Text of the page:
Barefoot Wines founders inspire students

Entrepreneurial opportunities can strike at any moment and accomplishment can come from a little insight. 

The Turner School of Entrepreneurship and Innovation hosted the Distinguished Entrepreneur Speaker Series featuring the founders of Barefoot Wines Michael Houlihan and Bonnie Harvey April 2 in the  Hayden-Clark Alumni Center Peplow Pavilion.

The husband and wife duo shared their story of starting their business with little money and no wine making experience out of their laundry room in 1985.

“[The speech is about] How we got started, with no money and no knowledge of our industry and how we built this blockbuster brand without any advertising simply by supporting local community causes,” Houlihan said.

Today Barefoot Wines is the number one selling wine brand in the United States. The founders sold the brand in 2005, and now travel the country giving lectures on entrepreneurship and promoting their book, the New York Times bestseller “The Barefoot Spirit.”

Turner School Managing Director Ken Klotz said they invited Houlihan and Harvey to speak to both inform and inspire students.

“[We brought] very accomplished named brand entrepreneurs in to explain to the students their entrepreneurial journey and also to inspire them so that they know they can do it too,” Klotz said. “Everyone we bring in like this has the typical American entrepreneur story where they started with nothing and built something great.”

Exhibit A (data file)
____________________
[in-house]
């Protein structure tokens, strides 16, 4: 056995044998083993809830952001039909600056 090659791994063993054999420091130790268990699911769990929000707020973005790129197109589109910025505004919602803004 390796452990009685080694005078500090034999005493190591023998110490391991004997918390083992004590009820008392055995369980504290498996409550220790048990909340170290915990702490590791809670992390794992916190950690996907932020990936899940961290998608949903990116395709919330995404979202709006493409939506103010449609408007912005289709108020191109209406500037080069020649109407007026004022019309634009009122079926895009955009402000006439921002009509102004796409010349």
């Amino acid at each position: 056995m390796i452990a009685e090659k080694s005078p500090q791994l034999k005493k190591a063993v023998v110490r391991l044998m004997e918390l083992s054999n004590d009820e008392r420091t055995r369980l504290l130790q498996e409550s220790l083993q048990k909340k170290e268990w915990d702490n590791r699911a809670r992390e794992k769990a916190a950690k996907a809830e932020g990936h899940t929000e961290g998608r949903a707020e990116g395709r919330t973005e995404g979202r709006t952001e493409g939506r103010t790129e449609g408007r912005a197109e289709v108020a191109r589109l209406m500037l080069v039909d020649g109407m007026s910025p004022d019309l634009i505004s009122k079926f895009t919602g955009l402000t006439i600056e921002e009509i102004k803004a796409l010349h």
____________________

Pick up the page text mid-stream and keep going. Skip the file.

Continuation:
The Turner School hosts the program once every semester. Past speakers include the founder of Priceline.com and the founder of Redbox.

Throughout the speech Houlihan and Harvey emphasized the need for an understanding of people in business and what people want and look for in a product.

They also stressed the need to listen to people from all stages of the production and distribution of products in order to gain an upper hand in the industry.

“We had to put ourselves in the other guy’s shoes and I think the best part is learning to work with people and learning to work with nonprofits and community fundraisers because that is how barefoot got the word out,” Harvey said.

This concept is a part of their strategy known as “Worthy Cause Marketing,” where they partner with worthy causes in order to promote their brand and increase sales.

“We will try to inspire them with our story and empower them with our tools,” Houlihan said. “We want them to take away some of the guiding principles we learned the hard way to help them with their business.”

Students said the information was very useful.

“They offered really good insight on how to start your own business and they were really encouraging which you don’t see all the time,” said junior English major Sarah Marshall.

For more information about Houlihan and Harvey, check out their book “The Barefoot Spirit.”